01 Jun TICK SEASON: What you need to know.
What are ticks?
It would seem to make sense to call ticks insects, but you would be incorrect. They are actually parasitic arachnids (think spiders) that feed off the blood of birds, reptiles, and mammals, including us. While there are almost 100 varieties in the United States, only a few bite humans. With the diseases they carry, a few is too many.
Where can ticks be found?
They are usually found in grassy, brushy, or wooded areas, or can be found on animals. They typically wait on the tips of branches, leaves or tall grasses for prey to walk by. When prey walks by, they reach out with their legs and latch on and go for a ride while searching out a place to dig in their hooks to start feeding.
What diseases can ticks carry?
Tickborne illnesses have tripled over the past 13 years. One of the most common is Lyme disease, which can severely impact the joints, heart and nervous system. Symptoms include heart palpitations, facial palsy and arthritis. There are more than 30,000 cases of Lyme disease reported nationally. The total number, the CDC suggests, is closer to 300,000.
Maryland and Virginia are included in the top 95% of states with confirmed reporting of this disease.
Although Lyme disease is the most common tick-borne illness, ticks can pass on more than 14 diseases to humans including:
- Borrelia mayonii
- Borrelia miyamotoi
- Bourbon virus
- Colorado tick fever
- Heartland virus
- Lyme disease
- Powassan disease
- Rickettsia parkeri rickettsiosis
- Rocky Mountain spotted fever (RMSF)
- STARI (Southern tick-associated rash illness)
- Tickborne relapsing fever (TBRF)
- 364D rickettsiosis
How can you prevent a tick bite?
Wear light-colored clothing when walking in wooded areas in order to help spot them easily. Try tucking pants into socks, and tuck shirts into pants. Walk in the center of trails and avoid areas with high grass, too.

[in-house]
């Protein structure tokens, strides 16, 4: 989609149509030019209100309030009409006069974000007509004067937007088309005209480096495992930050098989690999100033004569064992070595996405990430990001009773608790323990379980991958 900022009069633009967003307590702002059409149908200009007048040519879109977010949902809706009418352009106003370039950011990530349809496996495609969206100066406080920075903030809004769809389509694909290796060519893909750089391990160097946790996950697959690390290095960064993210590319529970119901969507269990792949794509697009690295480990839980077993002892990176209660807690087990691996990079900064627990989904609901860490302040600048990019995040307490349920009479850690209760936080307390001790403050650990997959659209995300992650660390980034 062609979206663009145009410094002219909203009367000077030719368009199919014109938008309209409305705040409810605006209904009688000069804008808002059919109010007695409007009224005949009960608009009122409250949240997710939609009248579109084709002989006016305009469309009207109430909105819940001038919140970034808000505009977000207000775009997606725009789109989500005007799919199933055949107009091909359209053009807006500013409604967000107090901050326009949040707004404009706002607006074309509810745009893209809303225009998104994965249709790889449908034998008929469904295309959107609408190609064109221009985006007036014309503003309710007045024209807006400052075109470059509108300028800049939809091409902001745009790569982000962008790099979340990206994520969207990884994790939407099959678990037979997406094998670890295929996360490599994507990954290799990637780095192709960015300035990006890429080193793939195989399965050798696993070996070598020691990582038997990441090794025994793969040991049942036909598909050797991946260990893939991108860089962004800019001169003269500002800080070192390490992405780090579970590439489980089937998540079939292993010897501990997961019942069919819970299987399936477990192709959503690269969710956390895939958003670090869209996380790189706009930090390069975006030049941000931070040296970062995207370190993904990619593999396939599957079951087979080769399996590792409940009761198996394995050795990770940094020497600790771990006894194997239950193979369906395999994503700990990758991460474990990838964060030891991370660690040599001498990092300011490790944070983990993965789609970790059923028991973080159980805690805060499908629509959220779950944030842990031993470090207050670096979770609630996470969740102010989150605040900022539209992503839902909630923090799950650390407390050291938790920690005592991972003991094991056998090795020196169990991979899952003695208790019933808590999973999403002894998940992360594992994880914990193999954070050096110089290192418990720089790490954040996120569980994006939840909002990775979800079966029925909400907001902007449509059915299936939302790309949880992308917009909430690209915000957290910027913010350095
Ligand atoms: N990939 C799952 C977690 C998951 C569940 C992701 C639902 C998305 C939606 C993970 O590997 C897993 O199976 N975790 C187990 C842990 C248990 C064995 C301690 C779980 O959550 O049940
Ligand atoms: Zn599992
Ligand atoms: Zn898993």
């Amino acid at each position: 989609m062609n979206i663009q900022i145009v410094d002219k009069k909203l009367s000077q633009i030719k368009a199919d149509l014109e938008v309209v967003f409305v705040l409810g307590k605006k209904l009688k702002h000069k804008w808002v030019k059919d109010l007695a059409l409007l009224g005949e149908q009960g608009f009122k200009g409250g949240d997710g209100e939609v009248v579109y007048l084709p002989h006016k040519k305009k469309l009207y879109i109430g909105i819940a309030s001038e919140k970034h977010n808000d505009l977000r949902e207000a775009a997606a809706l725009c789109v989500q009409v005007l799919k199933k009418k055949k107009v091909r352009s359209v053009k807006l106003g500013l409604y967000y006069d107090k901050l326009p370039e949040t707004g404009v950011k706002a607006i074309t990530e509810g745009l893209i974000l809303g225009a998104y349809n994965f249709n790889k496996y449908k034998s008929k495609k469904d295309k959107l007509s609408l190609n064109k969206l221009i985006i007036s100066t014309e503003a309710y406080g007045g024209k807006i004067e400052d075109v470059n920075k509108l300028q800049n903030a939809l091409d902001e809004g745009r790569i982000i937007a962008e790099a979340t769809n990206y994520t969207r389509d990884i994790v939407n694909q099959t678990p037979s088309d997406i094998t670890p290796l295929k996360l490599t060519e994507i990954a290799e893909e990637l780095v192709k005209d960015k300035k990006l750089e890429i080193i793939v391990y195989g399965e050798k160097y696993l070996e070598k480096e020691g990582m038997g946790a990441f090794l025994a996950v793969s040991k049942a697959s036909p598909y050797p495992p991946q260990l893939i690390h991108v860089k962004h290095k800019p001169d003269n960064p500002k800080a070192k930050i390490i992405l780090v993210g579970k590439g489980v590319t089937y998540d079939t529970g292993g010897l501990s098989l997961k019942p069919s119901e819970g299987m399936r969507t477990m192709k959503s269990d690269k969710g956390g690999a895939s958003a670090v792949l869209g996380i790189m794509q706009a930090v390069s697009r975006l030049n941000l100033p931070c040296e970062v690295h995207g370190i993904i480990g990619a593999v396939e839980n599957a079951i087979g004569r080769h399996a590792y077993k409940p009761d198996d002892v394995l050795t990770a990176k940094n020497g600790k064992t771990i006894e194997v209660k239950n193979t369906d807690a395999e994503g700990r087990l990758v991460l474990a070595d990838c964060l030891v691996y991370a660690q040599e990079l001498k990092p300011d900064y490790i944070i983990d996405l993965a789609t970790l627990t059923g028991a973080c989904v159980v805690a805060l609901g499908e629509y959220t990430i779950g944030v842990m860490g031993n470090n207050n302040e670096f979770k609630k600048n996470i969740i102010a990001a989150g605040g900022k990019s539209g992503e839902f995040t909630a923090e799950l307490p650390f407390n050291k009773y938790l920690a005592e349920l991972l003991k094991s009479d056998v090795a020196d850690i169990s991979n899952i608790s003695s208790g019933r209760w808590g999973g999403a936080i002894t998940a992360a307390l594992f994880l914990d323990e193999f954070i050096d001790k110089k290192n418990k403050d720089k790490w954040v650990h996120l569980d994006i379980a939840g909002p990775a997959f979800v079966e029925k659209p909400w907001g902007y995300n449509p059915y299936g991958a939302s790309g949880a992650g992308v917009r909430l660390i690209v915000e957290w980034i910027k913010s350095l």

It is crucial to check yourself, your kids and your pets for ticks regularly. Ticks often attach themselves to warm areas such as the knees, behind the ears, groin, armpits and hairline. Be sure to shower within two hours of coming back indoors and tumble dry your clothes on high heat for 10 minutes to kill ticks. Tick’s saliva has anesthetic properties, so you may not even realize you’ve been bitten.
If you do find one on your person, a pet or loved one, how do you safely remove it?
If you find a tick, use fine-tipped tweezers to grasp it by the head as close to the skin as possible. Gently pull the tick upward, making sure NOT TO TWIST or squeeze it. If you’re uncomfortable removing the tick yourself, seek medical attention.
Burning a tick off can even increase your chances of getting a tickborne illness so do not attempt this method.
After removing the tick, thoroughly clean the area with rubbing alcohol or soap and water. The CDC recommends disposing of a live tick by putting it in alcohol, placing it in a sealed bag/container, wrapping it tightly in tape, or flushing it down the toilet.